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Last Updated : Sep 25, 2020 07:39 PM IST | Source: Moneycontrol.com

Coronavirus vaccine update: Novavax begins Phase 3 trials of its COVID-19 vaccine in the UK, to enrol 10,000 participants

Earlier this month Novavax reached an agreement with the Serum Institute of India to produce as many as 2 billion doses a year. The vaccine is expected to be brought online by mid-2021.

US-based biotech Novavax, announced that it has initiated its first Phase 3 study to evaluate the efficacy, safety and immunogenicity of NVX-CoV2373, Novavax’ COVID-19 vaccine candidate.

The trial is being conducted in the United Kingdom (UK), in partnership with the UK Government’s Vaccines Taskforce, and is expected to enroll and immunise up to 10,000 individuals between 18-84  years of age, with and without relevant comorbidities, over the next four to six weeks.

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“With a high level of SARS-CoV-2 transmission observed and expected to continue in the UK, we are optimistic that this pivotal Phase 3 clinical trial will enroll quickly and provide a near-term view of NVX-CoV2373’s efficacy,” said Gregory M. Glenn, President, Research and Development at Novavax.

COVID-19 Vaccine

Frequently Asked Questions

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How does a vaccine work?

A vaccine works by mimicking a natural infection. A vaccine not only induces immune response to protect people from any future COVID-19 infection, but also helps quickly build herd immunity to put an end to the pandemic. Herd immunity occurs when a sufficient percentage of a population becomes immune to a disease, making the spread of disease from person to person unlikely. The good news is that SARS-CoV-2 virus has been fairly stable, which increases the viability of a vaccine.

How many types of vaccines are there?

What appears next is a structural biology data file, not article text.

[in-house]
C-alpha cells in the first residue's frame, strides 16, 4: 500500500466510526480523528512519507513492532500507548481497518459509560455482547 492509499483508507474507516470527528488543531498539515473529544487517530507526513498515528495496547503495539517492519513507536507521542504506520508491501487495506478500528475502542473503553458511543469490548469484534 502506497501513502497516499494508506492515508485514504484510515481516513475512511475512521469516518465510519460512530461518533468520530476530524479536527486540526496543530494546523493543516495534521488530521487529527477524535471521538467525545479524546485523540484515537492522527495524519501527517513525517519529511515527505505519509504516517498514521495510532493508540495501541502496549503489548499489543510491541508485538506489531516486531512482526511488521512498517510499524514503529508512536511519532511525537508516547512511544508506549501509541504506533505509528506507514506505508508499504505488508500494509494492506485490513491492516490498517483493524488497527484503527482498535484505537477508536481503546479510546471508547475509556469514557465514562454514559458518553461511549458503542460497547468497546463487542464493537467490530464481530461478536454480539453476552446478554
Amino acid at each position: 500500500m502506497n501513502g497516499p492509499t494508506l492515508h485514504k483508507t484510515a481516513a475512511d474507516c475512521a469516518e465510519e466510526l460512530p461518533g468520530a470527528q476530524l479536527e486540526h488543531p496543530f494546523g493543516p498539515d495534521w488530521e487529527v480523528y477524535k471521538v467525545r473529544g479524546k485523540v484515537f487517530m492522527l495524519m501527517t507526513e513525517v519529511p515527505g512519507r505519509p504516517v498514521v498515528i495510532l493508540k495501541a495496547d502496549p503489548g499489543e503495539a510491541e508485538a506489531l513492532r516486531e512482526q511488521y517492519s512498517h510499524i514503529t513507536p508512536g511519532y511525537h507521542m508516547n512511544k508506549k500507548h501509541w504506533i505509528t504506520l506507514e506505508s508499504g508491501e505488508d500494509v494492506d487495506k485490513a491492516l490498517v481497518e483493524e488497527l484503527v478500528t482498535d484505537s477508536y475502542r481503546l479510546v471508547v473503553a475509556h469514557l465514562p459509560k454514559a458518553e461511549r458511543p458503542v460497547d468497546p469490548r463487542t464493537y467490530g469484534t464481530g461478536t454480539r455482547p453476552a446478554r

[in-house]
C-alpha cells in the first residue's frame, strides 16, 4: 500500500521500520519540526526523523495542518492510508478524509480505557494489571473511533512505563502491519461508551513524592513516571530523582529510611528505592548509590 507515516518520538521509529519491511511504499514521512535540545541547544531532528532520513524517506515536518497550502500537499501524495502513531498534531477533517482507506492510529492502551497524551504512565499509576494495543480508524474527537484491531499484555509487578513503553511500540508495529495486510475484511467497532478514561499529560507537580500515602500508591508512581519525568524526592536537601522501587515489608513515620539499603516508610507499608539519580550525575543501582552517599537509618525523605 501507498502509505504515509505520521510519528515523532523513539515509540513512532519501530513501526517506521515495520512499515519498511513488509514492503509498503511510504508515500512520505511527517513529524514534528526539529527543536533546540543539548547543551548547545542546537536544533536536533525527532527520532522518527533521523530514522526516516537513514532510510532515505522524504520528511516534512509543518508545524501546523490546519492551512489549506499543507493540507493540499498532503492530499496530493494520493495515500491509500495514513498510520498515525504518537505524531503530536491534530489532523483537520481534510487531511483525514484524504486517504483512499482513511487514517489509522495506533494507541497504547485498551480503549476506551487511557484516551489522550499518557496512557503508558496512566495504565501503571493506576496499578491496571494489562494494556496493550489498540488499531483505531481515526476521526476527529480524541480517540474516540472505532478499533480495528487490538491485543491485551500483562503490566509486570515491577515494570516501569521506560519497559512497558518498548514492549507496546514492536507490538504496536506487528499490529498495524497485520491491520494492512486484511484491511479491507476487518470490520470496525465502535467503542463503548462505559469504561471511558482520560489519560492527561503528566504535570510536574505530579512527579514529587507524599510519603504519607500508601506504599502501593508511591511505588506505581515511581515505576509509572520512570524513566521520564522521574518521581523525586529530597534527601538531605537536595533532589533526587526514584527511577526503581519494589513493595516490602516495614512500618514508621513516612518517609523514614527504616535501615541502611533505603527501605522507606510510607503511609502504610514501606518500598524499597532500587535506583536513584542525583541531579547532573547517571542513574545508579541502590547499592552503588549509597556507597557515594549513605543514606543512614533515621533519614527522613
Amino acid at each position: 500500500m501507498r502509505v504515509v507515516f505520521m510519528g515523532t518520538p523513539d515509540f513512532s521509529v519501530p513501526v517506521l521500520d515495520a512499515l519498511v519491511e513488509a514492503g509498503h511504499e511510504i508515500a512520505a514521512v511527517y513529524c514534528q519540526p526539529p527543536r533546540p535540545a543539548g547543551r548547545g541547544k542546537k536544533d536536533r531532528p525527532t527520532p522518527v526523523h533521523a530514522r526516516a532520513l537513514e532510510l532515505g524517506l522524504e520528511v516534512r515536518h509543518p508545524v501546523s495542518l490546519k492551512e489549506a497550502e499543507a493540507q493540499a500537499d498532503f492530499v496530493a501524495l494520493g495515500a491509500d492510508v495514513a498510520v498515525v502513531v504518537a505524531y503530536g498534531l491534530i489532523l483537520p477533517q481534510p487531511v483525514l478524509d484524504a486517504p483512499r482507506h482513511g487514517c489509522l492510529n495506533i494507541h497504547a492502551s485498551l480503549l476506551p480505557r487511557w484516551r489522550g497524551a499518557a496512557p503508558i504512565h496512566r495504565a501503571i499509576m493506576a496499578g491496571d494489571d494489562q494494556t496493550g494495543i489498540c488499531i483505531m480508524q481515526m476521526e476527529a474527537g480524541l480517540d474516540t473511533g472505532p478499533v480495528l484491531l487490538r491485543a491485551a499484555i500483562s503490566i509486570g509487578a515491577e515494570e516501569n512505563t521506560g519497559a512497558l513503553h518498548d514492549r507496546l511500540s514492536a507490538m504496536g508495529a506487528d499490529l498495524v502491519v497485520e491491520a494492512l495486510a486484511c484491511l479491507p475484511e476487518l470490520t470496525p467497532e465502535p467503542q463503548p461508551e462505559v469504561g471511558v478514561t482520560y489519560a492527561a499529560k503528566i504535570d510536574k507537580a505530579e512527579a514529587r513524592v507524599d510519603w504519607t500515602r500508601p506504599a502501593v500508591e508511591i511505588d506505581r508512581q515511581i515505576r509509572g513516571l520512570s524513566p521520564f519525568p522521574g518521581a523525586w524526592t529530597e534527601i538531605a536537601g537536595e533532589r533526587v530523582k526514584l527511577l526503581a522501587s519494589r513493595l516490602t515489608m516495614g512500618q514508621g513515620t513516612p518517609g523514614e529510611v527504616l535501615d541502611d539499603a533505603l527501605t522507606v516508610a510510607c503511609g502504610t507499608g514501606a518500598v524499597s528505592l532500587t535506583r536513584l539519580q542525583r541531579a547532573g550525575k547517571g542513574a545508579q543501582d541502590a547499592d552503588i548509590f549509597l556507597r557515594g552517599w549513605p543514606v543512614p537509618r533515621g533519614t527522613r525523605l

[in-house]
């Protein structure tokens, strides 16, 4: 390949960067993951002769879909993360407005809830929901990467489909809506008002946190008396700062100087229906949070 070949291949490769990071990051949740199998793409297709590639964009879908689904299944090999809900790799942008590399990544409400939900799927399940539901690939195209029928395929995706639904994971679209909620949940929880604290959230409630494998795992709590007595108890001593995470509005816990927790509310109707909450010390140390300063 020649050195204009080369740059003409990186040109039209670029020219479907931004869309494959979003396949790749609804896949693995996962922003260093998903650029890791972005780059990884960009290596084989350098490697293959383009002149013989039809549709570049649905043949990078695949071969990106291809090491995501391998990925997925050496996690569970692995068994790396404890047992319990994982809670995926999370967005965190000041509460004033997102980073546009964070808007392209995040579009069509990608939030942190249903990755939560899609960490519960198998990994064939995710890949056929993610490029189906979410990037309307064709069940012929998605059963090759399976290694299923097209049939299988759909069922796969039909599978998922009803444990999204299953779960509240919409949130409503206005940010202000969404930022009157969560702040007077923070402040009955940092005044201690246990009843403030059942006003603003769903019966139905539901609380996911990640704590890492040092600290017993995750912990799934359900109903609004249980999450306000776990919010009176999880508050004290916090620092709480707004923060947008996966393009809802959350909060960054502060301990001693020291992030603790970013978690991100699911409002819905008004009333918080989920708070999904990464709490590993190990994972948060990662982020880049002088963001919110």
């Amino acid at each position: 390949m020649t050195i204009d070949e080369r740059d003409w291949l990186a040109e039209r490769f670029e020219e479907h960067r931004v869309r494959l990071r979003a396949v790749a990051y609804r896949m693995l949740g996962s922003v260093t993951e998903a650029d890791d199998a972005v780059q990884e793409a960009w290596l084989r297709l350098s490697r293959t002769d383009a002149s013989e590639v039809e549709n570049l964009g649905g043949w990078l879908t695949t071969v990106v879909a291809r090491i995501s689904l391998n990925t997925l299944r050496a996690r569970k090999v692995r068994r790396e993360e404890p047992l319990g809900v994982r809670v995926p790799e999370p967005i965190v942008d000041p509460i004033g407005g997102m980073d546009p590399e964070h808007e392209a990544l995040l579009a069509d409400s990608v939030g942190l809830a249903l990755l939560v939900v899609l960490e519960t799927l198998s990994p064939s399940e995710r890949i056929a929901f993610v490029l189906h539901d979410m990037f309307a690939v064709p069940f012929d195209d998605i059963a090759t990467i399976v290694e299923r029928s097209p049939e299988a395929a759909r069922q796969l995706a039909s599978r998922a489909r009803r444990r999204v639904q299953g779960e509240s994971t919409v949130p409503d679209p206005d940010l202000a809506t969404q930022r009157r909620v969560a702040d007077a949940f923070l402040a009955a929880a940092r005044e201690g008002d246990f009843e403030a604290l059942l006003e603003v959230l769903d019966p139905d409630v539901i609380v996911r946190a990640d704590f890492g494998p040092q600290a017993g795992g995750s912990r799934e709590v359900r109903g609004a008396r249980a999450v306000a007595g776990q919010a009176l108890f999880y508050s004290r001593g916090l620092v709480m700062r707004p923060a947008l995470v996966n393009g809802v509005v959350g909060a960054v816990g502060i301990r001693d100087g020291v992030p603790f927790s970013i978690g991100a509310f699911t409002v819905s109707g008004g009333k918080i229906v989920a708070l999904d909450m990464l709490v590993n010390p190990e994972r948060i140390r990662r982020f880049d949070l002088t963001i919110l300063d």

There are broadly four types of vaccine — one, a vaccine based on the whole virus (this could be either inactivated, or an attenuated [weakened] virus vaccine); two, a non-replicating viral vector vaccine that uses a benign virus as vector that carries the antigen of SARS-CoV; three, nucleic-acid vaccines that have genetic material like DNA and RNA of antigens like spike protein given to a person, helping human cells decode genetic material and produce the vaccine; and four, protein subunit vaccine wherein the recombinant proteins of SARS-COV-2 along with an adjuvant (booster) is given as a vaccine.

What does it take to develop a vaccine of this kind?

Vaccine development is a long, complex process. Unlike drugs that are given to people with a diseased, vaccines are given to healthy people and also vulnerable sections such as children, pregnant women and the elderly. So rigorous tests are compulsory. History says that the fastest time it took to develop a vaccine is five years, but it usually takes double or sometimes triple that time.

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“The data from this trial is expected to support regulatory submissions for licensure in the UK, EU and other countries,” Glenn said.

Like you, we're tracking the vaccine too. Follow this link to see when and where will a vaccine be made first

NVX-CoV2373 is a protein sub-unit vaccine made using company's recombinant protein nanoparticle technology that includes Novavax’ proprietary MatrixM adjuvant.

The vaccine will allow handling in an unfrozen, liquid formulation that can be stored at 2°C to 8°C, allowing for distribution using standard vaccine channels.

Earlier this month Novavax reached an agreement with the Serum Institute of India to produce as many as 2 billion doses a year. The vaccine is expected to be brought online by mid -2021.

Follow our LIVE blog to get the latest updates on Coronavirus here
First Published on Sep 25, 2020 08:24 am
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